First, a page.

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What are the different types of knee injuries?
The knee is one of the most common parts of the body to be injured. Sports,
falls, and motor vehicle accidents account for the vast majority of injuries to
The different types of injuries to the knee are defined by the affected
anatomy of the knee and the mechanism by which it's injured.
Knee sprains are injuries to the ligaments that hold the knee together. There
are multiple ligaments that stabilize the knee and keep it in alignment. The
anterior cruciate ligament (ACL) and the posterior cruciate ligament (PCL)
stabilize the knee in movement from front to back and cross each other in the
middle of the knee joint. The medial collateral ligament (MCL) and lateral
collateral ligament (LCL) stabilize the knee so that the bones do not slide from
side to side.
Ligament sprains are graded by the amount of stretching or tearing of the
ligament fibers and how much instability it causes as follows:
Grade 1 knee sprain: The ligament is stretched and painful, but
fibers are not torn and no instability is present.
Grade 2 knee sprain: The ligament
fibers are torn partially, mild instability may be evident.
Grade 3 knee
sprain: The ligament fibers are completely torn and the knee is unstable.
Knee strains occur when tendons or muscles surrounding the knee are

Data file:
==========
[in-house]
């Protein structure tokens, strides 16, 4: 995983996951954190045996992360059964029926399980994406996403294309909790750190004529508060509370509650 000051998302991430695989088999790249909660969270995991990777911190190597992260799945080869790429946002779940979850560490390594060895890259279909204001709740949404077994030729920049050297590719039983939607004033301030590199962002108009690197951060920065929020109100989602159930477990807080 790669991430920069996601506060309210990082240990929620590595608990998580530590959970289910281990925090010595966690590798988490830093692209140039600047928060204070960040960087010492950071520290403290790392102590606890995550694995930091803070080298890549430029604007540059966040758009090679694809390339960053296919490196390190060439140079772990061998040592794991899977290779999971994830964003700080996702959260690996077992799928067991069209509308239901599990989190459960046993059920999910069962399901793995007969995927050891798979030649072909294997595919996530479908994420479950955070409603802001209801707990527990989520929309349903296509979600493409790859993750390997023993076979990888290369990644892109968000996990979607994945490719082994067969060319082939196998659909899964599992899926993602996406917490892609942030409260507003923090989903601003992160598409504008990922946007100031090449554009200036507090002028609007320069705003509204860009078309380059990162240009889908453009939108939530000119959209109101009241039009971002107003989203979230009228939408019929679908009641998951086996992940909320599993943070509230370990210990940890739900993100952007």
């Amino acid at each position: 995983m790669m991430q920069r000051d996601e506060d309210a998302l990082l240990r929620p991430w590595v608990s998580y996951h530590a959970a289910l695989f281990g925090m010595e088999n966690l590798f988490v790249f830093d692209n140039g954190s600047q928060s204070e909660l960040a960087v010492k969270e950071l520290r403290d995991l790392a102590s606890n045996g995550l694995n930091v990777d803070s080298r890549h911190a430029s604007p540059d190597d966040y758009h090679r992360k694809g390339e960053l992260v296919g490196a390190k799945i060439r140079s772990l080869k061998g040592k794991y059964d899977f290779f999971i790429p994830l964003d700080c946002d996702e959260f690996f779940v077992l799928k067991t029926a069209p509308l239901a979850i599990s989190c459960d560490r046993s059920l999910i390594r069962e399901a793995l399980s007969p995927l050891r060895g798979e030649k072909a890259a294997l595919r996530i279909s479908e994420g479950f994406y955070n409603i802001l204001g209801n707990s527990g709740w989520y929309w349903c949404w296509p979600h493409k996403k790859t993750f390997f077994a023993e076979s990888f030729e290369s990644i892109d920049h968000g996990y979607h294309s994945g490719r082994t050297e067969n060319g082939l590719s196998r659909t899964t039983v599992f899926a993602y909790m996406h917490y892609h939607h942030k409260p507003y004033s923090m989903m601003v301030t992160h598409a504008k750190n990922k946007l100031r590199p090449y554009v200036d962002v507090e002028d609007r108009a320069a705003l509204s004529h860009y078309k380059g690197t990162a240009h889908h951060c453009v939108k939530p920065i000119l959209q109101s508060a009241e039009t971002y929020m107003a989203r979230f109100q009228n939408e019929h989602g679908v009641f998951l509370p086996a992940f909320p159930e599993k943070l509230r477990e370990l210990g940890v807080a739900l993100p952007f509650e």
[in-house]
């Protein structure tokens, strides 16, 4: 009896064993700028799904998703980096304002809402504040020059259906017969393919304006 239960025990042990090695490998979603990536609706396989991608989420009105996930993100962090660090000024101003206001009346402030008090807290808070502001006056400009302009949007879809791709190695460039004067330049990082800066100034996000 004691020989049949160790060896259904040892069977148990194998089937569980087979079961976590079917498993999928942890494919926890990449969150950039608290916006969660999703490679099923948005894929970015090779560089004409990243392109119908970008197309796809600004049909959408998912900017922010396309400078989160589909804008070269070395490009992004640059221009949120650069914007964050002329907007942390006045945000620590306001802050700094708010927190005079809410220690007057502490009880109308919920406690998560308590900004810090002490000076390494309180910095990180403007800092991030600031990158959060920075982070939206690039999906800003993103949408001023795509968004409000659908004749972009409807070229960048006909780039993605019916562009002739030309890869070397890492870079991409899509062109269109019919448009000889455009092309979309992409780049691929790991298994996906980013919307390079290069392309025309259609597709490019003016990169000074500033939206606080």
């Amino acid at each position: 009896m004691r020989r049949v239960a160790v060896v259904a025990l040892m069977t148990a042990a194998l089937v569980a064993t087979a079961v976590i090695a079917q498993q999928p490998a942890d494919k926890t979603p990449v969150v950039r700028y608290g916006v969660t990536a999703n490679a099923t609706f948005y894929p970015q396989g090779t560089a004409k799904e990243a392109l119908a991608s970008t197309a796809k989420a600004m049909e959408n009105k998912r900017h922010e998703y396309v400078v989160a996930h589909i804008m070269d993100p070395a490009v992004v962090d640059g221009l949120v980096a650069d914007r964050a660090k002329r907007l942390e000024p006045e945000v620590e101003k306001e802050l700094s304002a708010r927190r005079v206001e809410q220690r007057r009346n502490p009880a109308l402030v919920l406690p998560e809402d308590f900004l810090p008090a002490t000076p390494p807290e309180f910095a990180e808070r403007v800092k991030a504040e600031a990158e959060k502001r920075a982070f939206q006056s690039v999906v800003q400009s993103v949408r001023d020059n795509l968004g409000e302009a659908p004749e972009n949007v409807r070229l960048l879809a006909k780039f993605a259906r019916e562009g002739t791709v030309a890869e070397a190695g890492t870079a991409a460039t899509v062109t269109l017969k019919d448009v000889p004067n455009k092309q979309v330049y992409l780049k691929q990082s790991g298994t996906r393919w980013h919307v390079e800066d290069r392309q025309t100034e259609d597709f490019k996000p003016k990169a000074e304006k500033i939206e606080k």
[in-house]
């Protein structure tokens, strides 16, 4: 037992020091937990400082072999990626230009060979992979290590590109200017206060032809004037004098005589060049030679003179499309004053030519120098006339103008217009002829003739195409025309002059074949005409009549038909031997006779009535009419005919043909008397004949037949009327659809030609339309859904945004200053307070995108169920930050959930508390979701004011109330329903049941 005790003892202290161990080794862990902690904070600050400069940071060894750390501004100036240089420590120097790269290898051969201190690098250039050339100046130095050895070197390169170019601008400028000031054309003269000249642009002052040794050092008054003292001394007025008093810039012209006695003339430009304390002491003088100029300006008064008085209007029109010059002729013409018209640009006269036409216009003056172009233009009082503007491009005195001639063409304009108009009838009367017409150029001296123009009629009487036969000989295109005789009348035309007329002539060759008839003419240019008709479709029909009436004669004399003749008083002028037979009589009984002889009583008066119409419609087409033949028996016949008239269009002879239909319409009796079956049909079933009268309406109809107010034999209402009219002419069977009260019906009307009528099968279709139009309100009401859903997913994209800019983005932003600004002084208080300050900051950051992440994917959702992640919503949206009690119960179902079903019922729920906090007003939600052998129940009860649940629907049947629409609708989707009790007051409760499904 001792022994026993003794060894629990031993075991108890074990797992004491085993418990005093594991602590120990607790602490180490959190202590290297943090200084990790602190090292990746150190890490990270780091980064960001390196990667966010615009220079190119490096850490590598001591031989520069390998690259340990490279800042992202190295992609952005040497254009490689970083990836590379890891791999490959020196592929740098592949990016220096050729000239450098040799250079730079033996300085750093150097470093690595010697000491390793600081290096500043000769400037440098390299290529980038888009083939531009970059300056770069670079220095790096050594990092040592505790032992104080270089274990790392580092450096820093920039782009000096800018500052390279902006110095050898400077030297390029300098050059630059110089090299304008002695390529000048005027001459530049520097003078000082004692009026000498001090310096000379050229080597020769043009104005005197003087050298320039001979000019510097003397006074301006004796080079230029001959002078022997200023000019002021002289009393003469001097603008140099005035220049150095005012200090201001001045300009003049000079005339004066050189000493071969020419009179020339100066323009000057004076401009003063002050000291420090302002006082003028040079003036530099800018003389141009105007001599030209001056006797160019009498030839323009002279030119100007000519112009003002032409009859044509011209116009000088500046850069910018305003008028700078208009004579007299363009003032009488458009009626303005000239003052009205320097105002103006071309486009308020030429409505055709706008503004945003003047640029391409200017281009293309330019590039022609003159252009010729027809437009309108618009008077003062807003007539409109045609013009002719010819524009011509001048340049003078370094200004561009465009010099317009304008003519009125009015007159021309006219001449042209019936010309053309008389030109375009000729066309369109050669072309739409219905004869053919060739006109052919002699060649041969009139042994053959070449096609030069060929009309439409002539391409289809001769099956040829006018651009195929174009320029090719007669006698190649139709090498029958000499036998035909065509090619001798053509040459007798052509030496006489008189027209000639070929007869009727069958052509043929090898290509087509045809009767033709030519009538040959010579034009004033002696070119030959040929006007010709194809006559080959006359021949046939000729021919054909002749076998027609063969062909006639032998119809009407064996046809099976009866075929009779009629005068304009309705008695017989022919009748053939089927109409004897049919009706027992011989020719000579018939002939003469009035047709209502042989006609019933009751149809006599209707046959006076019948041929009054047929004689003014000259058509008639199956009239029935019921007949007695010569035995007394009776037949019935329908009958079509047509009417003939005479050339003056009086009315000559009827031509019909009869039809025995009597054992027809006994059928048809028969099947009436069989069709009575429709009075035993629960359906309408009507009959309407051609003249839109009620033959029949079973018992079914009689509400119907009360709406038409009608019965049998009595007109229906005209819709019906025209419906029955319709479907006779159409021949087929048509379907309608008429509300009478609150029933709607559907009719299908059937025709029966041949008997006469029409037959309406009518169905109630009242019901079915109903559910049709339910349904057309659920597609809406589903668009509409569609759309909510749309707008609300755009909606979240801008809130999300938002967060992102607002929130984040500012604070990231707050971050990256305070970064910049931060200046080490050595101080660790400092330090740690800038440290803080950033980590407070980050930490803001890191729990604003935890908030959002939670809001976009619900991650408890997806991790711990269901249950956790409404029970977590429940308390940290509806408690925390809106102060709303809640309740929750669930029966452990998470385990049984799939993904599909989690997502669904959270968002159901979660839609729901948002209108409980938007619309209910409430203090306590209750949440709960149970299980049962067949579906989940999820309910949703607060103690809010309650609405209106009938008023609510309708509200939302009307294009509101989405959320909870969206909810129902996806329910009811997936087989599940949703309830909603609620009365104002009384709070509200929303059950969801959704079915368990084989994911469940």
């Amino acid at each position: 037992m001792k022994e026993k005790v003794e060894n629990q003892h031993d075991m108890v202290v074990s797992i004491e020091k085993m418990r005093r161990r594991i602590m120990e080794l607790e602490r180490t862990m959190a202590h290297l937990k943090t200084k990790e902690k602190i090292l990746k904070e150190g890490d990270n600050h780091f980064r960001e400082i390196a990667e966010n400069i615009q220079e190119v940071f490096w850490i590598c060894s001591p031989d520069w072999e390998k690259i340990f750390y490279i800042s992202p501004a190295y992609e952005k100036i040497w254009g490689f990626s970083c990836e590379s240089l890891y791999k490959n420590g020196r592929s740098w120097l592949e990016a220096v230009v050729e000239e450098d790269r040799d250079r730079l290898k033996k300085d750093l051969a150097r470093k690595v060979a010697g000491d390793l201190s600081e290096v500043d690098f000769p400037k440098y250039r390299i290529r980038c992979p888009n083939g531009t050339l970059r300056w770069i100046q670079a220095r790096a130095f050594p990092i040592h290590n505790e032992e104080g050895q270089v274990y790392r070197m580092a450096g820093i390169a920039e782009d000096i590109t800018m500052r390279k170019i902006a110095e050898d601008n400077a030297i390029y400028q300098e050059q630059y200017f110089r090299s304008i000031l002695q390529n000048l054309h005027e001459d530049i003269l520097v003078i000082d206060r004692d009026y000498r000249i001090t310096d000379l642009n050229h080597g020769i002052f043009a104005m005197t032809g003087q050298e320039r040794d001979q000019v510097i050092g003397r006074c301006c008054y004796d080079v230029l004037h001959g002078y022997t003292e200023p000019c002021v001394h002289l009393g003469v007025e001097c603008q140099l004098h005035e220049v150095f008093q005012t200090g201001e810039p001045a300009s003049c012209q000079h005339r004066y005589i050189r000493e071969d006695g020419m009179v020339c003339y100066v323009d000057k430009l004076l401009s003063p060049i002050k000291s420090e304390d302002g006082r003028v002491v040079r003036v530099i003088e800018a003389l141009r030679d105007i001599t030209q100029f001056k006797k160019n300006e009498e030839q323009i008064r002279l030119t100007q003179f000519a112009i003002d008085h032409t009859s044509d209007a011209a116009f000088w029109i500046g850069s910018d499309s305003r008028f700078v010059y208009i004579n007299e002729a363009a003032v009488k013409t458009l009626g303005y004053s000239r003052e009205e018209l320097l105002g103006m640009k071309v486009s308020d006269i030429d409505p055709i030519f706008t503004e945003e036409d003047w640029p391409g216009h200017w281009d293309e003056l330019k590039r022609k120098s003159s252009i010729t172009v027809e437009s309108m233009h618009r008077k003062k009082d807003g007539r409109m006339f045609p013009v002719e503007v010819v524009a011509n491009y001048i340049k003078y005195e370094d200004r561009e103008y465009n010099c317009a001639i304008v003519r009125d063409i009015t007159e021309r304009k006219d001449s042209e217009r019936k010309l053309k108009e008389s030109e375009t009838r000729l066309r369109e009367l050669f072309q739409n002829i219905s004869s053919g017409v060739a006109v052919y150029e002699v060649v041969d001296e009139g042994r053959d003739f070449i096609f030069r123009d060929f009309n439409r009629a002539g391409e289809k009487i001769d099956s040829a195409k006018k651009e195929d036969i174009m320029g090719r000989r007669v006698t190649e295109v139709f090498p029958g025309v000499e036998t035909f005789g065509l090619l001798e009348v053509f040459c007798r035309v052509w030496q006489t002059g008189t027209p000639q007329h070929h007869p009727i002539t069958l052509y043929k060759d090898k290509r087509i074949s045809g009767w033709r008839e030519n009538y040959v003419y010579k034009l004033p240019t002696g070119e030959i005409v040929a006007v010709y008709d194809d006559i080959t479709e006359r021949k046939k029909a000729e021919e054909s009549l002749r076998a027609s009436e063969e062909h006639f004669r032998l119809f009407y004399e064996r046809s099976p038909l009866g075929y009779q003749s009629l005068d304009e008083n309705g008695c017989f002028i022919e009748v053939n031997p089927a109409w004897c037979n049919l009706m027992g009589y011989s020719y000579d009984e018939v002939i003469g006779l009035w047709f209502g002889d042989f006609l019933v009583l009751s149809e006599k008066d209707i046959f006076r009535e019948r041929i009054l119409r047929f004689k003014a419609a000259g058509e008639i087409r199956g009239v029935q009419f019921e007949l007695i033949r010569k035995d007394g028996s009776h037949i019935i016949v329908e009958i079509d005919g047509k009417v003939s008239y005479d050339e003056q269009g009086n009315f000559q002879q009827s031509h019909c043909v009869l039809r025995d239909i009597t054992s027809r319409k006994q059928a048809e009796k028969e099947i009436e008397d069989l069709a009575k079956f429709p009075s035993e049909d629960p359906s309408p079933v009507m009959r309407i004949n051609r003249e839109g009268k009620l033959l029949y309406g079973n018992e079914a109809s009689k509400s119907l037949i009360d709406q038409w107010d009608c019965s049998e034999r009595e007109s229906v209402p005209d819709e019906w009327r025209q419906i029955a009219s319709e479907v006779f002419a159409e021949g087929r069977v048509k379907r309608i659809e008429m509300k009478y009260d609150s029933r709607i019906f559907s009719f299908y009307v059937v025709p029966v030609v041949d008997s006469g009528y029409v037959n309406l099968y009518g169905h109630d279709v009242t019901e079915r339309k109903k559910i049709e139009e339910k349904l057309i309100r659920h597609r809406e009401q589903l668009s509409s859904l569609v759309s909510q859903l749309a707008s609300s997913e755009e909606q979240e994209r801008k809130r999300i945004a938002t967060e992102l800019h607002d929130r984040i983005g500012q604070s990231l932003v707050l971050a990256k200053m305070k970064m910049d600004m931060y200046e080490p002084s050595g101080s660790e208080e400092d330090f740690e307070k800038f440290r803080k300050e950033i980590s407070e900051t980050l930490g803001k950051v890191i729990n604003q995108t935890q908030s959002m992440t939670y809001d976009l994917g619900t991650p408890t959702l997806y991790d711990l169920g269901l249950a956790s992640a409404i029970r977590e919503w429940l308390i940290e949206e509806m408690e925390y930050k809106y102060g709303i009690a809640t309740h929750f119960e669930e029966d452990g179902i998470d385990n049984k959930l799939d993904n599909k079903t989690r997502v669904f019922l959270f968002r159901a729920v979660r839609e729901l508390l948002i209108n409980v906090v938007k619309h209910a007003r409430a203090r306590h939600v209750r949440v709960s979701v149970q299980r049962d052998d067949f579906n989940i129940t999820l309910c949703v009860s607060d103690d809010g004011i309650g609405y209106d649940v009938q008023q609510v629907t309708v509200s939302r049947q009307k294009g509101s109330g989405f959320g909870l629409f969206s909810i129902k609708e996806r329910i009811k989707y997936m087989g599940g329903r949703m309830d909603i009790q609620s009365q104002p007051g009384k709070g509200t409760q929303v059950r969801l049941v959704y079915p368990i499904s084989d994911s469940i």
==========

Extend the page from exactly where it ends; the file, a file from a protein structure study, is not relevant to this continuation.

stretched, usually due to hyperflexion or hyperextension of the knee. These
strains can lead to
pain outside of the knee joint but can cause dysfunction of
the normal range of motion of the knee. The patellar tendon stretches from the
lower kneecap to the front of the tibia bone at the front of the leg.
Knee bursitis occurs when a fluid-filled pouch (called a bursa) in the knee
is irritated, inflamed, or infected. Bursas are fluid-filled sacs located around
joints that act as shock absorbers that minimize the friction between various
tissues, such as the muscles and tendons around the joints. In the knee, there
are two main bursas, one above the kneecap (patella), and one below the knee
joint near the front of the tibia bone.
Tears of the meniscus can occur from damage to the inside of the knee. The
medial and lateral menisci (plural of meniscus) are semi-round pieces of
cartilage that act as shock absorbers and smooth cushions for the thighbone
(femur). These menisci can be injured acutely or can become dysfunctional
gradually due to overuse.
Knee joint dislocation can occur due to high-impact, large-force injuries to
the knee (sports, motor vehicle accidents). This is a rare injury but causes
severe damage to all the anatomical components of the knee and can include
damage to the blood vessels. This requires emergency treatment or surgery.
The kneecap (patella) can dislocate to the side of the knee. The patella
dislocation can be very painful but is generally not life-threatening and can
be treated by popping it back into place (reduction of the patella) and
Knee fractures occur from direct blows to the bones. Patella, or kneecap,
fractures occur when a person falls directly down onto the knees and the kneecap
cracks due to the force. Collapse of the top of the tibia bone in the knee
(tibia plateau fracture) can occur from sudden compression injury to the knee,
especially in people with osteoporosis. Other fractures of the long bones
(fibula, tibia, and femur) are rare with isolated injures to the knee.
Other overuse injuries of the knee include patellofemoral pain syndrome
(often referred to as "runner's knee") and weakness and degeneration of the
cartilage under the kneecap (chondromalacia patella). These injuries are due to
an accumulation of repetitive damage to the knee structures. This may be cause
by either congenital problems or improper mechanics of the knee movement.